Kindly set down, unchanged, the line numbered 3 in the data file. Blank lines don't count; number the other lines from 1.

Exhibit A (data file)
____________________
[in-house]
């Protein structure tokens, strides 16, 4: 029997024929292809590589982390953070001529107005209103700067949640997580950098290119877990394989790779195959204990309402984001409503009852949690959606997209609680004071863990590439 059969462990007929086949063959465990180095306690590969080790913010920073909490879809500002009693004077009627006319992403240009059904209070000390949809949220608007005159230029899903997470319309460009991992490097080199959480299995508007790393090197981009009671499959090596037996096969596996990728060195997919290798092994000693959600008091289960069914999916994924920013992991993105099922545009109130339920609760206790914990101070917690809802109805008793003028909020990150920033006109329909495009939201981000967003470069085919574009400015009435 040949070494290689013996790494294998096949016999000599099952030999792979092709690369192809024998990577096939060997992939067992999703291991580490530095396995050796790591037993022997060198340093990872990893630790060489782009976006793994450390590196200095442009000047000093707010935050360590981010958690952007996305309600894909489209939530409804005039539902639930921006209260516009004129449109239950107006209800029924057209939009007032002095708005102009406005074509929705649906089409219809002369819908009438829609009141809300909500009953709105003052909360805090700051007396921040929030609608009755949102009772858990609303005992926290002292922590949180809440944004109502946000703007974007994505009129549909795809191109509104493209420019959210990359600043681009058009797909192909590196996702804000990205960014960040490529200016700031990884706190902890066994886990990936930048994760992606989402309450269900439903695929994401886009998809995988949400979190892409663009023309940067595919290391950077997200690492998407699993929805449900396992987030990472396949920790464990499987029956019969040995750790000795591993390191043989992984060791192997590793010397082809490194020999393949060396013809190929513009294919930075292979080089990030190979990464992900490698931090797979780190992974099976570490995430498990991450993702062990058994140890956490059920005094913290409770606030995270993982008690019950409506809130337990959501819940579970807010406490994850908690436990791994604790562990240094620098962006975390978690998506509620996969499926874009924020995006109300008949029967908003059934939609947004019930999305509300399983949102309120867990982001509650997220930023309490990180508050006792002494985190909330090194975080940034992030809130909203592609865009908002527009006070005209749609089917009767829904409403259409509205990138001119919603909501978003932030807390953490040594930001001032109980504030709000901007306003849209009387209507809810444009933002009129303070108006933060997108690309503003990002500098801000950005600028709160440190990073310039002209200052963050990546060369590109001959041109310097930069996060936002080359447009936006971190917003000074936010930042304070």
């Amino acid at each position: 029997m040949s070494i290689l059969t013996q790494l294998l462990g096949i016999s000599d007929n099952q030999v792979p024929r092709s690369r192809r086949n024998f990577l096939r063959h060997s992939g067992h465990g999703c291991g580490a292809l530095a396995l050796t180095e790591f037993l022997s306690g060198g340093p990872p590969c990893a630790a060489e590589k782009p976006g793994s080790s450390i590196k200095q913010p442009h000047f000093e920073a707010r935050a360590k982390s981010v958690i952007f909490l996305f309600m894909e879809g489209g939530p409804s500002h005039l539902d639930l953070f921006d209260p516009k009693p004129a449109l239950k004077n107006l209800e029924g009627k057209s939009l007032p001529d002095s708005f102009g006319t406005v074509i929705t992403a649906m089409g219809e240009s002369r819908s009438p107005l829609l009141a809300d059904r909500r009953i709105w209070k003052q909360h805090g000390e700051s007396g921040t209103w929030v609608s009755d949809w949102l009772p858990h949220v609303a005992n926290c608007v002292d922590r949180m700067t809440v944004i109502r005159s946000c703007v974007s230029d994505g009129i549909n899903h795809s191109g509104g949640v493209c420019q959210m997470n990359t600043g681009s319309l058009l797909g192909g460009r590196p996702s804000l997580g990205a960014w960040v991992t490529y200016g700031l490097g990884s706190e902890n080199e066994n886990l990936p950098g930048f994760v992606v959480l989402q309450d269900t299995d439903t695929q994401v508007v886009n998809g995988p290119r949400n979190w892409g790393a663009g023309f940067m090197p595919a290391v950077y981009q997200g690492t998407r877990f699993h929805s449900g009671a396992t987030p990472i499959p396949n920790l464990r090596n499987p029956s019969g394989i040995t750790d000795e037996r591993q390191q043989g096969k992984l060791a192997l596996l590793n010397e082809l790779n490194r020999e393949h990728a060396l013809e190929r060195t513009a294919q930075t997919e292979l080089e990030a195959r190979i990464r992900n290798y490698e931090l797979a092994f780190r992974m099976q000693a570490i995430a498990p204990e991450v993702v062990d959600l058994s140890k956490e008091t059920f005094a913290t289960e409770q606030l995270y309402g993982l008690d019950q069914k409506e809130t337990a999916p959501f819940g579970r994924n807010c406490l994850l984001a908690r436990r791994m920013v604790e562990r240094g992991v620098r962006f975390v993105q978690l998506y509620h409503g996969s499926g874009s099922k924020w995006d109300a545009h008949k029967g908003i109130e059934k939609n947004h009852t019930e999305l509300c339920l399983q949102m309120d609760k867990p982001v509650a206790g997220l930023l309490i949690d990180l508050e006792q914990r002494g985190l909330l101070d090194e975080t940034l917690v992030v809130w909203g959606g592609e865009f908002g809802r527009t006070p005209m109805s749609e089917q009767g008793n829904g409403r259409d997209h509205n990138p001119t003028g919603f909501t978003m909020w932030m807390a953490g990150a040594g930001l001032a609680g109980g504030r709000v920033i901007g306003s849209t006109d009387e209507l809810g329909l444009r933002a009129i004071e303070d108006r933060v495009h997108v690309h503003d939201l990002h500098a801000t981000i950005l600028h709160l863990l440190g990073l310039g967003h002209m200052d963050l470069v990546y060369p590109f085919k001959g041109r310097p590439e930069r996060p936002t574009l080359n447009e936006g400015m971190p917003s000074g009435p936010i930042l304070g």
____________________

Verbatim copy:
């Amino acid at each position: 029997m040949s070494i290689l059969t013996q790494l294998l462990g096949i016999s000599d007929n099952q030999v792979p024929r092709s690369r192809r086949n024998f990577l096939r063959h060997s992939g067992h465990g999703c291991g580490a292809l530095a396995l050796t180095e790591f037993l022997s306690g060198g340093p990872p590969c990893a630790a060489e590589k782009p976006g793994s080790s450390i590196k200095q913010p442009h000047f000093e920073a707010r935050a360590k982390s981010v958690i952007f909490l996305f309600m894909e879809g489209g939530p409804s500002h005039l539902d639930l953070f921006d209260p516009k009693p004129a449109l239950k004077n107006l209800e029924g009627k057209s939009l007032p001529d002095s708005f102009g006319t406005v074509i929705t992403a649906m089409g219809e240009s002369r819908s009438p107005l829609l009141a809300d059904r909500r009953i709105w209070k003052q909360h805090g000390e700051s007396g921040t209103w929030v609608s009755d949809w949102l009772p858990h949220v609303a005992n926290c608007v002292d922590r949180m700067t809440v944004i109502r005159s946000c703007v974007s230029d994505g009129i549909n899903h795809s191109g509104g949640v493209c420019q959210m997470n990359t600043g681009s319309l058009l797909g192909g460009r590196p996702s804000l997580g990205a960014w960040v991992t490529y200016g700031l490097g990884s706190e902890n080199e066994n886990l990936p950098g930048f994760v992606v959480l989402q309450d269900t299995d439903t695929q994401v508007v886009n998809g995988p290119r949400n979190w892409g790393a663009g023309f940067m090197p595919a290391v950077y981009q997200g690492t998407r877990f699993h929805s449900g009671a396992t987030p990472i499959p396949n920790l464990r090596n499987p029956s019969g394989i040995t750790d000795e037996r591993q390191q043989g096969k992984l060791a192997l596996l590793n010397e082809l790779n490194r020999e393949h990728a060396l013809e190929r060195t513009a294919q930075t997919e292979l080089e990030a195959r190979i990464r992900n290798y490698e931090l797979a092994f780190r992974m099976q000693a570490i995430a498990p204990e991450v993702v062990d959600l058994s140890k956490e008091t059920f005094a913290t289960e409770q606030l995270y309402g993982l008690d019950q069914k409506e809130t337990a999916p959501f819940g579970r994924n807010c406490l994850l984001a908690r436990r791994m920013v604790e562990r240094g992991v620098r962006f975390v993105q978690l998506y509620h409503g996969s499926g874009s099922k924020w995006d109300a545009h008949k029967g908003i109130e059934k939609n947004h009852t019930e999305l509300c339920l399983q949102m309120d609760k867990p982001v509650a206790g997220l930023l309490i949690d990180l508050e006792q914990r002494g985190l909330l101070d090194e975080t940034l917690v992030v809130w909203g959606g592609e865009f908002g809802r527009t006070p005209m109805s749609e089917q009767g008793n829904g409403r259409d997209h509205n990138p001119t003028g919603f909501t978003m909020w932030m807390a953490g990150a040594g930001l001032a609680g109980g504030r709000v920033i901007g306003s849209t006109d009387e209507l809810g329909l444009r933002a009129i004071e303070d108006r933060v495009h997108v690309h503003d939201l990002h500098a801000t981000i950005l600028h709160l863990l440190g990073l310039g967003h002209m200052d963050l470069v990546y060369p590109f085919k001959g041109r310097p590439e930069r996060p936002t574009l080359n447009e936006g400015m971190p917003s000074g009435p936010i930042l304070g």